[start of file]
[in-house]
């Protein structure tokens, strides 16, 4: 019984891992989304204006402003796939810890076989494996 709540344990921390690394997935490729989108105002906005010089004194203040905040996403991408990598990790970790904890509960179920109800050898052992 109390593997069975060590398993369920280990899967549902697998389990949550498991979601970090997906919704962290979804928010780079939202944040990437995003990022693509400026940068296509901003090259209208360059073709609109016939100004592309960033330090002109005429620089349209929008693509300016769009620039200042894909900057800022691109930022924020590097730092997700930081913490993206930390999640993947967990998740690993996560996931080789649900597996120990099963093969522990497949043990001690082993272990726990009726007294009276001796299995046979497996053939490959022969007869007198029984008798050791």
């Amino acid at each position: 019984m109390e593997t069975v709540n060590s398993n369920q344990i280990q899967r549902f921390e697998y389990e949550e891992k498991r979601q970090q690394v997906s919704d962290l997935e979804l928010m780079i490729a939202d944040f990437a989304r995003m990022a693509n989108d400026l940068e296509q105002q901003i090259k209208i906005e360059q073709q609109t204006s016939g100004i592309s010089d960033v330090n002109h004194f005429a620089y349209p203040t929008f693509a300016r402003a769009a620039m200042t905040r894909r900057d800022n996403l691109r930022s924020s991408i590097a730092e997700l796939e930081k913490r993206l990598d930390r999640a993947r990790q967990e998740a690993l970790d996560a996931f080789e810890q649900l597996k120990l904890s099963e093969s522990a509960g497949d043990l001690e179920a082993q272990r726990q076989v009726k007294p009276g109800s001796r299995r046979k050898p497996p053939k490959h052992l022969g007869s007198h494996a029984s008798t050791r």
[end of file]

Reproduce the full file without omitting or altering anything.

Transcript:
[in-house]
């Protein structure tokens, strides 16, 4: 019984891992989304204006402003796939810890076989494996 709540344990921390690394997935490729989108105002906005010089004194203040905040996403991408990598990790970790904890509960179920109800050898052992 109390593997069975060590398993369920280990899967549902697998389990949550498991979601970090997906919704962290979804928010780079939202944040990437995003990022693509400026940068296509901003090259209208360059073709609109016939100004592309960033330090002109005429620089349209929008693509300016769009620039200042894909900057800022691109930022924020590097730092997700930081913490993206930390999640993947967990998740690993996560996931080789649900597996120990099963093969522990497949043990001690082993272990726990009726007294009276001796299995046979497996053939490959022969007869007198029984008798050791």
């Amino acid at each position: 019984m109390e593997t069975v709540n060590s398993n369920q344990i280990q899967r549902f921390e697998y389990e949550e891992k498991r979601q970090q690394v997906s919704d962290l997935e979804l928010m780079i490729a939202d944040f990437a989304r995003m990022a693509n989108d400026l940068e296509q105002q901003i090259k209208i906005e360059q073709q609109t204006s016939g100004i592309s010089d960033v330090n002109h004194f005429a620089y349209p203040t929008f693509a300016r402003a769009a620039m200042t905040r894909r900057d800022n996403l691109r930022s924020s991408i590097a730092e997700l796939e930081k913490r993206l990598d930390r999640a993947r990790q967990e998740a690993l970790d996560a996931f080789e810890q649900l597996k120990l904890s099963e093969s522990a509960g497949d043990l001690e179920a082993q272990r726990q076989v009726k007294p009276g109800s001796r299995r046979k050898p497996p053939k490959h052992l022969g007869s007198h494996a029984s008798t050791r």